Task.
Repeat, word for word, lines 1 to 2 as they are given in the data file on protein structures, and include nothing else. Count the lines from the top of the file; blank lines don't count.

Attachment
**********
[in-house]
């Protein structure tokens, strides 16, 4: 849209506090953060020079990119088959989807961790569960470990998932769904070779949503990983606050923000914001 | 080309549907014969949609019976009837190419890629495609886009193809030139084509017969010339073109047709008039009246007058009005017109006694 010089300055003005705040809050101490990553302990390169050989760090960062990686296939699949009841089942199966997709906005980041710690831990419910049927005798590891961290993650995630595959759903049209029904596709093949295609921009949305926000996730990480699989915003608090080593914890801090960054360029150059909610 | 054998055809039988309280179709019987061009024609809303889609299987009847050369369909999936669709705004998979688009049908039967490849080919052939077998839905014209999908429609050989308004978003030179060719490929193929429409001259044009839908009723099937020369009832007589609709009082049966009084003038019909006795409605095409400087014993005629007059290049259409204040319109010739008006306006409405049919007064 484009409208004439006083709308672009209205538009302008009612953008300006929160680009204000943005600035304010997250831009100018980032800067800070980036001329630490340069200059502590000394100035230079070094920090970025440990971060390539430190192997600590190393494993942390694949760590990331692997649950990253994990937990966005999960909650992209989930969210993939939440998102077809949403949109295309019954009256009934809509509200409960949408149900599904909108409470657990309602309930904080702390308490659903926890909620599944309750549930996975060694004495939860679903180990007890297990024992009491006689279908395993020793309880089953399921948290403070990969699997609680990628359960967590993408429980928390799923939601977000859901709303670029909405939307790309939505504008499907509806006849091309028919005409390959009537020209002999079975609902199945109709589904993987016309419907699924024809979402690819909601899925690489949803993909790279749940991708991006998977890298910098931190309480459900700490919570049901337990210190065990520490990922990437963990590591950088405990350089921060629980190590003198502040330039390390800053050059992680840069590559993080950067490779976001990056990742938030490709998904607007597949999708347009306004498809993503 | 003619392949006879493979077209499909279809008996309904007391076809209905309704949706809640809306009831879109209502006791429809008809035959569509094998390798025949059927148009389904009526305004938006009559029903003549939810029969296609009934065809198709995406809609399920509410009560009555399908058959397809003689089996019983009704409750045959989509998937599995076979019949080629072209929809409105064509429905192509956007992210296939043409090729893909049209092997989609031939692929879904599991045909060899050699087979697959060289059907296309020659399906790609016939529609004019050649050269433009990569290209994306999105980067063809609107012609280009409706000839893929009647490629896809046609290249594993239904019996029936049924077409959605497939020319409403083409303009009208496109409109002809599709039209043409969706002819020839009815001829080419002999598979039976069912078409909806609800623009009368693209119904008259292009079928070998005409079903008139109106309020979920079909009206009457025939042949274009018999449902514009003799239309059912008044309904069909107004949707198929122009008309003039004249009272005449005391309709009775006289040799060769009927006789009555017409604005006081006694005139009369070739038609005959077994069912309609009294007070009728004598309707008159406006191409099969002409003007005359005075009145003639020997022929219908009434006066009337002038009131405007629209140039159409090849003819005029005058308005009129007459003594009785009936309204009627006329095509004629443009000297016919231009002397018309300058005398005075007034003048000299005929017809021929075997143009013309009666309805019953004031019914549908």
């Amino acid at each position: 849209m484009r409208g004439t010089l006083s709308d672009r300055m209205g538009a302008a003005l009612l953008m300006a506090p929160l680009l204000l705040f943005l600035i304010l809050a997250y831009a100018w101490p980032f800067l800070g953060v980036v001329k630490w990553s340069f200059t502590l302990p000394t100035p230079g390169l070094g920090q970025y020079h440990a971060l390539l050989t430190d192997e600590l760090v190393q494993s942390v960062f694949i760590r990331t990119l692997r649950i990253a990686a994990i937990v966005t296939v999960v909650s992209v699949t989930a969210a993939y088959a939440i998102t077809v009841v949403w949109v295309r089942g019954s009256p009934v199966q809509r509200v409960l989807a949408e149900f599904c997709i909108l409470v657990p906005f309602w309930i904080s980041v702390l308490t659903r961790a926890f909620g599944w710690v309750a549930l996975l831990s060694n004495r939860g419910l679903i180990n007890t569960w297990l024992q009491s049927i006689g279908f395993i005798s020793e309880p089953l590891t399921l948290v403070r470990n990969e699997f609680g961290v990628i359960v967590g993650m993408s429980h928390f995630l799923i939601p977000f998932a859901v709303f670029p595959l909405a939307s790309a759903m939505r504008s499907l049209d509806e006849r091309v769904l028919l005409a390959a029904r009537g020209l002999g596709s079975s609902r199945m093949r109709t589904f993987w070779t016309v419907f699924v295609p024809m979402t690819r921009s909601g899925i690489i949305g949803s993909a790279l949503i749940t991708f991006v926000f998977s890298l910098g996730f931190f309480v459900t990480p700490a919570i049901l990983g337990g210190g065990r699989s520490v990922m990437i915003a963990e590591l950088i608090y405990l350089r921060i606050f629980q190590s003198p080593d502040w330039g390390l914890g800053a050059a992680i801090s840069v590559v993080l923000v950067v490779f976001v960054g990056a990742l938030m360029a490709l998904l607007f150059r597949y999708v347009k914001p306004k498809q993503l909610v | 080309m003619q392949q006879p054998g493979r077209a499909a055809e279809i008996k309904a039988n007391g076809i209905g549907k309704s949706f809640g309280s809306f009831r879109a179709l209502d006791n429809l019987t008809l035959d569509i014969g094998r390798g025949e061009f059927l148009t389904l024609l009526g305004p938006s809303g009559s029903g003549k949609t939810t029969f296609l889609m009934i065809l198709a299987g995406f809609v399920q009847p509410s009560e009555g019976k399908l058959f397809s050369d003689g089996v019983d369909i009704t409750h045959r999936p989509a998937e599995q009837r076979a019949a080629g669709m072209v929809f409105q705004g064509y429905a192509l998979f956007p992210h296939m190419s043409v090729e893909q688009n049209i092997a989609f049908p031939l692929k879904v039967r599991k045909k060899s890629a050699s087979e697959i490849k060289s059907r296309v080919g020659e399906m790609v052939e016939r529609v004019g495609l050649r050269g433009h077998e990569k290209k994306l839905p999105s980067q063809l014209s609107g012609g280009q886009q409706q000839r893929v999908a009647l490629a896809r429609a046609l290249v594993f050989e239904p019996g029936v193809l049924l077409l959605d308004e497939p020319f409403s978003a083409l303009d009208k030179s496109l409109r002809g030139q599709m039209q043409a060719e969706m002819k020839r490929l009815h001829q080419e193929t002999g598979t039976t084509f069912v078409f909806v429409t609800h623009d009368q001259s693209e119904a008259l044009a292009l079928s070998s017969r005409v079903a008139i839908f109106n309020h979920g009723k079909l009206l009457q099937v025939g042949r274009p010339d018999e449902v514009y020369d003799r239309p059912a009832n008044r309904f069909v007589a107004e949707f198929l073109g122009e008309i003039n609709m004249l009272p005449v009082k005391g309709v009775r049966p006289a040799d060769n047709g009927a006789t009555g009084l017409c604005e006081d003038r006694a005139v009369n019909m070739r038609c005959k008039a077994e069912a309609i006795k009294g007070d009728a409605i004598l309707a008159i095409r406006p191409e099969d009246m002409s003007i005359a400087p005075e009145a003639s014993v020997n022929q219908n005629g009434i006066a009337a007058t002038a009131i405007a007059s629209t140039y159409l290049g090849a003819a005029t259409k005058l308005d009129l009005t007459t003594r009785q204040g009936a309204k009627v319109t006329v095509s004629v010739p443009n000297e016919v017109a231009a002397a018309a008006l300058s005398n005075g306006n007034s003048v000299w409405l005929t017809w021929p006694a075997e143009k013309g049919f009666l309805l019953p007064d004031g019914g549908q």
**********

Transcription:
[in-house]
């Protein structure tokens, strides 16, 4: 849209506090953060020079990119088959989807961790569960470990998932769904070779949503990983606050923000914001 | 080309549907014969949609019976009837190419890629495609886009193809030139084509017969010339073109047709008039009246007058009005017109006694 010089300055003005705040809050101490990553302990390169050989760090960062990686296939699949009841089942199966997709906005980041710690831990419910049927005798590891961290993650995630595959759903049209029904596709093949295609921009949305926000996730990480699989915003608090080593914890801090960054360029150059909610 | 054998055809039988309280179709019987061009024609809303889609299987009847050369369909999936669709705004998979688009049908039967490849080919052939077998839905014209999908429609050989308004978003030179060719490929193929429409001259044009839908009723099937020369009832007589609709009082049966009084003038019909006795409605095409400087014993005629007059290049259409204040319109010739008006306006409405049919007064 484009409208004439006083709308672009209205538009302008009612953008300006929160680009204000943005600035304010997250831009100018980032800067800070980036001329630490340069200059502590000394100035230079070094920090970025440990971060390539430190192997600590190393494993942390694949760590990331692997649950990253994990937990966005999960909650992209989930969210993939939440998102077809949403949109295309019954009256009934809509509200409960949408149900599904909108409470657990309602309930904080702390308490659903926890909620599944309750549930996975060694004495939860679903180990007890297990024992009491006689279908395993020793309880089953399921948290403070990969699997609680990628359960967590993408429980928390799923939601977000859901709303670029909405939307790309939505504008499907509806006849091309028919005409390959009537020209002999079975609902199945109709589904993987016309419907699924024809979402690819909601899925690489949803993909790279749940991708991006998977890298910098931190309480459900700490919570049901337990210190065990520490990922990437963990590591950088405990350089921060629980190590003198502040330039390390800053050059992680840069590559993080950067490779976001990056990742938030490709998904607007597949999708347009306004498809993503 | 003619392949006879493979077209499909279809008996309904007391076809209905309704949706809640809306009831879109209502006791429809008809035959569509094998390798025949059927148009389904009526305004938006009559029903003549939810029969296609009934065809198709995406809609399920509410009560009555399908058959397809003689089996019983009704409750045959989509998937599995076979019949080629072209929809409105064509429905192509956007992210296939043409090729893909049209092997989609031939692929879904599991045909060899050699087979697959060289059907296309020659399906790609016939529609004019050649050269433009990569290209994306999105980067063809609107012609280009409706000839893929009647490629896809046609290249594993239904019996029936049924077409959605497939020319409403083409303009009208496109409109002809599709039209043409969706002819020839009815001829080419002999598979039976069912078409909806609800623009009368693209119904008259292009079928070998005409079903008139109106309020979920079909009206009457025939042949274009018999449902514009003799239309059912008044309904069909107004949707198929122009008309003039004249009272005449005391309709009775006289040799060769009927006789009555017409604005006081006694005139009369070739038609005959077994069912309609009294007070009728004598309707008159406006191409099969002409003007005359005075009145003639020997022929219908009434006066009337002038009131405007629209140039159409090849003819005029005058308005009129007459003594009785009936309204009627006329095509004629443009000297016919231009002397018309300058005398005075007034003048000299005929017809021929075997143009013309009666309805019953004031019914549908």